OS Grid Ref:- SH521696
Plas Newydd, the country seat of the Marquess of Anglesey, is situated at Llanfairpwllgwyngyll, on the south east of the Isle of Anglesey, adjacent to the Menai Straits.
The Plas Newydd estate dates back to the fifteenth century when it was owned by the Griffiths of Bangor, a powerful and immensely wealthy local family. Gwilym ap Griffith (d1431) had married Morfydd, the daughter of Goronwy ap Tudur of Penmynydd. Her family were relatives of the first Tudor king, Henry VII.
The house was built in the fourteenth century, the oldest part of the building is the Great Hall which has symmetrical entrances at either end. The house was later enlarged and two towers were added. The building was substantially altered in the eighteenth century by the famous architect James Wyatt who refaced it and blended the towers into the building front, the result was the mixture of classical and Gothic architecture which the visitor sees today.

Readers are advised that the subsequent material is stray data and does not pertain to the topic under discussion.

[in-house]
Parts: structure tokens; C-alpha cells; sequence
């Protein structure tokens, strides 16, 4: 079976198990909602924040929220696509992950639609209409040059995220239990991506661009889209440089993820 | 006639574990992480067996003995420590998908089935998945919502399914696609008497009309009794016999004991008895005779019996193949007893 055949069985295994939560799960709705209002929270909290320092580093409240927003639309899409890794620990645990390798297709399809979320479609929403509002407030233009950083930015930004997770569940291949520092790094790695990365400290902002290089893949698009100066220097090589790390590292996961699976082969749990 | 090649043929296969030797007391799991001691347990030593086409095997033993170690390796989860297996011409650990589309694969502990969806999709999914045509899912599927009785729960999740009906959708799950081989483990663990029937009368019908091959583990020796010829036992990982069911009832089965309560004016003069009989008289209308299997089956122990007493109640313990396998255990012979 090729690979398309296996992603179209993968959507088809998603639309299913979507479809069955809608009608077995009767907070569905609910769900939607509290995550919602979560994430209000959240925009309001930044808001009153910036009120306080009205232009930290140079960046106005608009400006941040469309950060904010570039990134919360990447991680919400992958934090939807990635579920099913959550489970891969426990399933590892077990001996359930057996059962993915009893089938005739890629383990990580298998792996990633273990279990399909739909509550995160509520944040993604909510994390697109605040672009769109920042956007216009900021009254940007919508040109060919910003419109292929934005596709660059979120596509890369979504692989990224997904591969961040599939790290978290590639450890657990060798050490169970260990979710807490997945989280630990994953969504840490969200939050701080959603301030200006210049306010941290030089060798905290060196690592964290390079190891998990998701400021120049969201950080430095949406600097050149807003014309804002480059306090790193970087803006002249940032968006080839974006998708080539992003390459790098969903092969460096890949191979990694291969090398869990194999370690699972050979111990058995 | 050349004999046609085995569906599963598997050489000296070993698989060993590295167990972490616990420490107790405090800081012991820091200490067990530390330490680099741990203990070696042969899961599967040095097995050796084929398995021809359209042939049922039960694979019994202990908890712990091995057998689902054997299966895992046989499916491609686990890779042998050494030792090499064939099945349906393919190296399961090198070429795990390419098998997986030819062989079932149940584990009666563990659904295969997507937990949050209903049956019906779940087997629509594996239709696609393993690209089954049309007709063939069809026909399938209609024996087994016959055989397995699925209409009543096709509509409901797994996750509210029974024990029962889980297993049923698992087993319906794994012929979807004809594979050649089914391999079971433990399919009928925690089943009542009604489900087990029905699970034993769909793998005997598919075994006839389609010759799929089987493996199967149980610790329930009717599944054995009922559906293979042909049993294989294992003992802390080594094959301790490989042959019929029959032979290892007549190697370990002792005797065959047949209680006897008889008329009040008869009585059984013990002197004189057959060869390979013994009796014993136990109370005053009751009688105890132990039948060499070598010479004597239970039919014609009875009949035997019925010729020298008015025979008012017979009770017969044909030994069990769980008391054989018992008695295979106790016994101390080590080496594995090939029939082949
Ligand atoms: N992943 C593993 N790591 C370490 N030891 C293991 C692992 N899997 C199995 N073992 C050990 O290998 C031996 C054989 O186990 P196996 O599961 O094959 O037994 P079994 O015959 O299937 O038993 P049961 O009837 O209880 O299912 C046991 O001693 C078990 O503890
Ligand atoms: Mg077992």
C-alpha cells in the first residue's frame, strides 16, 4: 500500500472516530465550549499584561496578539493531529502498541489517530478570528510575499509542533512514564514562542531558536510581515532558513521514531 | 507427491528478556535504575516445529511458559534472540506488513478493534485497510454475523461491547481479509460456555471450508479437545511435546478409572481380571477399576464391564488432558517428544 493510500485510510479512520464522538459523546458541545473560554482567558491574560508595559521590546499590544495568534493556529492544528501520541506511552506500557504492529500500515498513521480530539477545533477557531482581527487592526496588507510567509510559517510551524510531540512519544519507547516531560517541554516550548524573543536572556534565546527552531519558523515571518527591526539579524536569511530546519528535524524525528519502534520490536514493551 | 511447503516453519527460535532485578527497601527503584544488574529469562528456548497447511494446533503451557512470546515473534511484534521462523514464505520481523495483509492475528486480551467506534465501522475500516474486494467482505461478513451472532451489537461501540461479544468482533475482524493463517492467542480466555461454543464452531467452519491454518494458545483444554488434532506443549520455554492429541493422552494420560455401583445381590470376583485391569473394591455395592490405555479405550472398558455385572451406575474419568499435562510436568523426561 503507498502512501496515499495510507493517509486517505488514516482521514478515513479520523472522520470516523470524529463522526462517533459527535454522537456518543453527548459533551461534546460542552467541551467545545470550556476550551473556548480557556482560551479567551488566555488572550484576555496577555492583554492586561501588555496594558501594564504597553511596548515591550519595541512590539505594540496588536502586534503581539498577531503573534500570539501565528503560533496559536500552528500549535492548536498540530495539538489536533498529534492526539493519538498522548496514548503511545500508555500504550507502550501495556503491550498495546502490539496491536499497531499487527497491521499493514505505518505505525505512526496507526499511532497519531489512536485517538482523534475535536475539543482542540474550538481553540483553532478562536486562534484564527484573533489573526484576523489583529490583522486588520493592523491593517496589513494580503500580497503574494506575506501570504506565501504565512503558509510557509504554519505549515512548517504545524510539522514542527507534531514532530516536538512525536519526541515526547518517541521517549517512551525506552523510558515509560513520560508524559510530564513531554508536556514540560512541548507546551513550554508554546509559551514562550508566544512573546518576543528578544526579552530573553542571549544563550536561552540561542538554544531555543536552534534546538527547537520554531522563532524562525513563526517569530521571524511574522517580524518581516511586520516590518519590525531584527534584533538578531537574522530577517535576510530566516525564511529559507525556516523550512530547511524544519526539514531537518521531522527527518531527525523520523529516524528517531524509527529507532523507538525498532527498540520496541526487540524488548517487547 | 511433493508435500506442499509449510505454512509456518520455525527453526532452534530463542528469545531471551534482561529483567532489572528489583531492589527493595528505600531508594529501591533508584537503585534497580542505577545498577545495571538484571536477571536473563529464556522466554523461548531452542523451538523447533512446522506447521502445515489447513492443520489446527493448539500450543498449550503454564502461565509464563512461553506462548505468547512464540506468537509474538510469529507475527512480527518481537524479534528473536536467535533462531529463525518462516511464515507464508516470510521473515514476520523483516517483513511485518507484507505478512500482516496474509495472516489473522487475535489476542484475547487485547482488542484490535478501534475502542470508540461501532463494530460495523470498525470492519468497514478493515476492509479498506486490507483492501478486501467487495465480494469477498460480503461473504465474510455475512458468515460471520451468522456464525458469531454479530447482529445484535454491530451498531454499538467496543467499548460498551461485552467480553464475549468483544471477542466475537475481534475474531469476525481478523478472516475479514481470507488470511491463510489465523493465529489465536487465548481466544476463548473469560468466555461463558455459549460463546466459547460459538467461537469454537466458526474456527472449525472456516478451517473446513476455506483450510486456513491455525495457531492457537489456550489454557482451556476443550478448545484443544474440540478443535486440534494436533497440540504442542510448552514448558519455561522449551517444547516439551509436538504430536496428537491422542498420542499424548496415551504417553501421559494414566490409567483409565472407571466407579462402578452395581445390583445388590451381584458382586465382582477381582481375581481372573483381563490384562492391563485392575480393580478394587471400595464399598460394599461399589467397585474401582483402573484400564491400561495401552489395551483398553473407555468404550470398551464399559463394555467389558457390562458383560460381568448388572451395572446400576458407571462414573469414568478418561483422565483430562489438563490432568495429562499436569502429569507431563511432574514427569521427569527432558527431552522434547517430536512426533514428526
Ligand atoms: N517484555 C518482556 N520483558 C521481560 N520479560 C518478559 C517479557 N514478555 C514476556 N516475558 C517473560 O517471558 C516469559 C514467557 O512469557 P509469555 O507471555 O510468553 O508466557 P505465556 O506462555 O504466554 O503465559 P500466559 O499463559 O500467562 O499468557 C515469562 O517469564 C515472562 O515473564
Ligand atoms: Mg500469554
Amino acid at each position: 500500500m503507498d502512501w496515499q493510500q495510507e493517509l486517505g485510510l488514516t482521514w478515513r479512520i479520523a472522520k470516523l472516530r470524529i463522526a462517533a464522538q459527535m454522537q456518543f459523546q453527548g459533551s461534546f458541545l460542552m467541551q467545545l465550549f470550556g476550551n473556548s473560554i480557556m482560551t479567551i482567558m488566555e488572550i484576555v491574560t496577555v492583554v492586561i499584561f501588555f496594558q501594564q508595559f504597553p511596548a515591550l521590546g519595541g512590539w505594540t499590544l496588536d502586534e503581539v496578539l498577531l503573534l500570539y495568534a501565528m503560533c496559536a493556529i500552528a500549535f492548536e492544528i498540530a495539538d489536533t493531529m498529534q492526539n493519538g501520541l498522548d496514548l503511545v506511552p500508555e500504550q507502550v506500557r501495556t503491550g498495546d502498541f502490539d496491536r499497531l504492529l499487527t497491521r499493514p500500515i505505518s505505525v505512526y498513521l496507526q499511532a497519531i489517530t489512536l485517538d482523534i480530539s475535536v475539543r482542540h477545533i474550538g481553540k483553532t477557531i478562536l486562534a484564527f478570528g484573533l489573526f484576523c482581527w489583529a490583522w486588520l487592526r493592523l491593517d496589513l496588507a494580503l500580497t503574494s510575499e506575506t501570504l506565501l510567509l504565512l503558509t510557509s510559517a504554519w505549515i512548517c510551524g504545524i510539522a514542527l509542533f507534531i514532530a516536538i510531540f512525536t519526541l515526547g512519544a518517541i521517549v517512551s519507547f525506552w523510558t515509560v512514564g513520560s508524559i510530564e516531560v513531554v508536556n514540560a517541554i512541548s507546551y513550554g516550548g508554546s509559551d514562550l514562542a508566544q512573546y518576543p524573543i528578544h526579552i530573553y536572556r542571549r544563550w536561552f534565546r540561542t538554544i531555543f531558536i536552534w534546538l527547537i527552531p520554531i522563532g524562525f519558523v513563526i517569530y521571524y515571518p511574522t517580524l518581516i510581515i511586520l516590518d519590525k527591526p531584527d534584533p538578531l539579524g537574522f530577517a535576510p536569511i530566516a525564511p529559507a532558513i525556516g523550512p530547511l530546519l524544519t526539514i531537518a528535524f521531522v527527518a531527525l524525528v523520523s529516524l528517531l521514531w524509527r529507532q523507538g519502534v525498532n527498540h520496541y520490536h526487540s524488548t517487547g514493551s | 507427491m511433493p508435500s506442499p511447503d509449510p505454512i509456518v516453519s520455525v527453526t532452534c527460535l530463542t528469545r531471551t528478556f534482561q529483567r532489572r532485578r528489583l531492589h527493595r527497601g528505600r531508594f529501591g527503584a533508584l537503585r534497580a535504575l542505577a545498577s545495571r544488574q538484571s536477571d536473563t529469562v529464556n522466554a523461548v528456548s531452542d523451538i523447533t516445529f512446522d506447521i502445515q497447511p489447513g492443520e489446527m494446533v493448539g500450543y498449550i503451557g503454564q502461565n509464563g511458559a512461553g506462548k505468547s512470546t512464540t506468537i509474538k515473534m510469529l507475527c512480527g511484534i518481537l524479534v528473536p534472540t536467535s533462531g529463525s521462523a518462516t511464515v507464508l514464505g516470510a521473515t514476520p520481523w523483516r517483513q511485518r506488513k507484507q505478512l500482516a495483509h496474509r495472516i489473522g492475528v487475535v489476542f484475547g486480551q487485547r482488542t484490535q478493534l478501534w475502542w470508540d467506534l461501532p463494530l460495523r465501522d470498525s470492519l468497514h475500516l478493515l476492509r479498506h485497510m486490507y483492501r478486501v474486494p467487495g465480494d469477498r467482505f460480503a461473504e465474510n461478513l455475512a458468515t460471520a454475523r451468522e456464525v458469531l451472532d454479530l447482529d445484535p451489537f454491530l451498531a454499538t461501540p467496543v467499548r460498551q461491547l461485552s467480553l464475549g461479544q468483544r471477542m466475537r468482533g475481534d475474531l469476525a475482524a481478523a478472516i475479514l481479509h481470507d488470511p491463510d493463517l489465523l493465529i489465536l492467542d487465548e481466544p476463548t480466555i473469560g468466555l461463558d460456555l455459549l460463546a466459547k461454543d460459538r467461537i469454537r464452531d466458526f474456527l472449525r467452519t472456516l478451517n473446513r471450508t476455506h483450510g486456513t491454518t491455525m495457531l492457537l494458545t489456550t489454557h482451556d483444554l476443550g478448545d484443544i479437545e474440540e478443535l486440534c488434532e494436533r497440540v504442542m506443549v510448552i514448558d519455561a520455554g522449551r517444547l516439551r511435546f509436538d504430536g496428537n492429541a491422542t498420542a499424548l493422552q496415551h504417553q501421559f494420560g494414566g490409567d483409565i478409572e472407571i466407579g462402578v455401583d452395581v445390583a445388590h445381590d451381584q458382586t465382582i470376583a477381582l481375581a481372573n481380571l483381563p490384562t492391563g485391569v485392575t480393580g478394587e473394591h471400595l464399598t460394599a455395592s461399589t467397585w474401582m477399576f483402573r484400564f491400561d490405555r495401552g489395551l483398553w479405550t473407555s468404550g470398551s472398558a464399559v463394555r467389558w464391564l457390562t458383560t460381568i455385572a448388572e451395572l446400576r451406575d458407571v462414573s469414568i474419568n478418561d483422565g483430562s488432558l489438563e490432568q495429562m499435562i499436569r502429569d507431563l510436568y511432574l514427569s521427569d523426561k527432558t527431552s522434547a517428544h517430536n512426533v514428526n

The 5th Marquess of Anglesey had the chapel turned into a theatre at the end of the nineteenth century. All the furniture was sold by the 6th Marquess, to restore solvency and pay off the 5th Marquess' huge debts. The 6th Marquess was also forced to sell off the family's main home and their London house and the family moved into Plas Newydd permanently.
The house contains many of the works of the artist Rex Whistler, who had been a close friend of the 6th Marquess and stayed at Plas Newydd in the 1930's. He painted his largest mural (58 feet long), which is still displayed in the house, it depicts the scenery surrounding the estate. There is also a Military Museum which contains campaign relics belonging to the 1st Marquess of Anglesey, who commanded the cavalry in the battle of Waterloo, and the Anglesey Leg.
The house is situated on the banks of the Menai Strait also offers superb views over to the mountains of Snowdonia. The grounds include a rhododendron garden and Italianate terrace, Australasian arboretum, with an understorey of shrubs and wild flowers, while autumn brings out the massed hydrangeas. Guided walks with the gardener can be booked for parties larger than 15.
A neolithic chambered tomb in the grounds may be viewed from the car park and picnic area. There are also woodland walks, tea rooms and access to a jetty for boat trips along the scenic Menai Strait.
The house has been in the care of the National Trust since 1976.
From the A55, follow the A4080 for about 3km, Plas Newydd is on the left and is well signposted.